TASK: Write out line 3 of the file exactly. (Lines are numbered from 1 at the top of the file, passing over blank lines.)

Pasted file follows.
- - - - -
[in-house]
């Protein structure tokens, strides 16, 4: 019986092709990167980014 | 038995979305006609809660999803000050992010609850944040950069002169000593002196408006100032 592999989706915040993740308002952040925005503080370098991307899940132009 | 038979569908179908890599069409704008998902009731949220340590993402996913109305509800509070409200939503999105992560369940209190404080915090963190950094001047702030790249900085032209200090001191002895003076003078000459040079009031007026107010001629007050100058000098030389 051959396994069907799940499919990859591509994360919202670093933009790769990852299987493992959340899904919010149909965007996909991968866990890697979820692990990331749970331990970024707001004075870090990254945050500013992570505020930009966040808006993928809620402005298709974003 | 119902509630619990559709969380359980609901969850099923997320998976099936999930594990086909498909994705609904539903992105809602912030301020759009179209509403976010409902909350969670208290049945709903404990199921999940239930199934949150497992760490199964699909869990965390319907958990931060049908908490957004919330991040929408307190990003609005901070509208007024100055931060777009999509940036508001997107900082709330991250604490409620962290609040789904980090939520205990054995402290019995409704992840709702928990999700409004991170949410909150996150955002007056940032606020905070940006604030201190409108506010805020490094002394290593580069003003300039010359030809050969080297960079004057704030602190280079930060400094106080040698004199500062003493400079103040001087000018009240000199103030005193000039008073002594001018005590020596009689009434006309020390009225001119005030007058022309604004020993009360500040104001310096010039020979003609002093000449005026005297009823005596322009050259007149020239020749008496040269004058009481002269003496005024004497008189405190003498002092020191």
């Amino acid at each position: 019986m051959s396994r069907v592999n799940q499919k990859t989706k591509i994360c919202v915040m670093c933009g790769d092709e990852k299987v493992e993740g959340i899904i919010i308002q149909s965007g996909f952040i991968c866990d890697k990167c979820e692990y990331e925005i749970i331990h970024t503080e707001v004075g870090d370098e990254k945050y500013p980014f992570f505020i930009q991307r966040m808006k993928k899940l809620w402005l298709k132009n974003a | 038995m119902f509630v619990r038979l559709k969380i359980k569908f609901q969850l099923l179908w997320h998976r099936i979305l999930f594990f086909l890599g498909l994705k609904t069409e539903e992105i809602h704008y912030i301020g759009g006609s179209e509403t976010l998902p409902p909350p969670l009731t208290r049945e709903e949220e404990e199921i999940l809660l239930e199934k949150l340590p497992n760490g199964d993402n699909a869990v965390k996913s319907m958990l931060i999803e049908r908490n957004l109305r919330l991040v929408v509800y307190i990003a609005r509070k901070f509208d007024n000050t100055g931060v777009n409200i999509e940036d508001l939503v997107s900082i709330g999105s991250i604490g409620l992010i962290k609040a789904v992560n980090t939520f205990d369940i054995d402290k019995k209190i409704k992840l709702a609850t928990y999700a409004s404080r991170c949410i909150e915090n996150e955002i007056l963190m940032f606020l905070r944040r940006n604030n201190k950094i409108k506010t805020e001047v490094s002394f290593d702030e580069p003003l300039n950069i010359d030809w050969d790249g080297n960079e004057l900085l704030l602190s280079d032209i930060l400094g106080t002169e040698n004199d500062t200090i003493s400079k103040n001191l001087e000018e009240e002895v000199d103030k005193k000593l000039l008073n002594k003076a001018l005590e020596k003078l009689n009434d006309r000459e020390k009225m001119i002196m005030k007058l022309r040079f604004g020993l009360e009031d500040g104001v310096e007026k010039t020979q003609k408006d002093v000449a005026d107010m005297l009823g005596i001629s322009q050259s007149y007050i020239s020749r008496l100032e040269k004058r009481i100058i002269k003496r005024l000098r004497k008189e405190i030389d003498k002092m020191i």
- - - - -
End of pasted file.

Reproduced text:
């Amino acid at each position: 019986m051959s396994r069907v592999n799940q499919k990859t989706k591509i994360c919202v915040m670093c933009g790769d092709e990852k299987v493992e993740g959340i899904i919010i308002q149909s965007g996909f952040i991968c866990d890697k990167c979820e692990y990331e925005i749970i331990h970024t503080e707001v004075g870090d370098e990254k945050y500013p980014f992570f505020i930009q991307r966040m808006k993928k899940l809620w402005l298709k132009n974003a | 038995m119902f509630v619990r038979l559709k969380i359980k569908f609901q969850l099923l179908w997320h998976r099936i979305l999930f594990f086909l890599g498909l994705k609904t069409e539903e992105i809602h704008y912030i301020g759009g006609s179209e509403t976010l998902p409902p909350p969670l009731t208290r049945e709903e949220e404990e199921i999940l809660l239930e199934k949150l340590p497992n760490g199964d993402n699909a869990v965390k996913s319907m958990l931060i999803e049908r908490n957004l109305r919330l991040v929408v509800y307190i990003a609005r509070k901070f509208d007024n000050t100055g931060v777009n409200i999509e940036d508001l939503v997107s900082i709330g999105s991250i604490g409620l992010i962290k609040a789904v992560n980090t939520f205990d369940i054995d402290k019995k209190i409704k992840l709702a609850t928990y999700a409004s404080r991170c949410i909150e915090n996150e955002i007056l963190m940032f606020l905070r944040r940006n604030n201190k950094i409108k506010t805020e001047v490094s002394f290593d702030e580069p003003l300039n950069i010359d030809w050969d790249g080297n960079e004057l900085l704030l602190s280079d032209i930060l400094g106080t002169e040698n004199d500062t200090i003493s400079k103040n001191l001087e000018e009240e002895v000199d103030k005193k000593l000039l008073n002594k003076a001018l005590e020596k003078l009689n009434d006309r000459e020390k009225m001119i002196m005030k007058l022309r040079f604004g020993l009360e009031d500040g104001v310096e007026k010039t020979q003609k408006d002093v000449a005026d107010m005297l009823g005596i001629s322009q050259s007149y007050i020239s020749r008496l100032e040269k004058r009481i100058i002269k003496r005024l000098r004497k008189e405190i030389d003498k002092m020191i």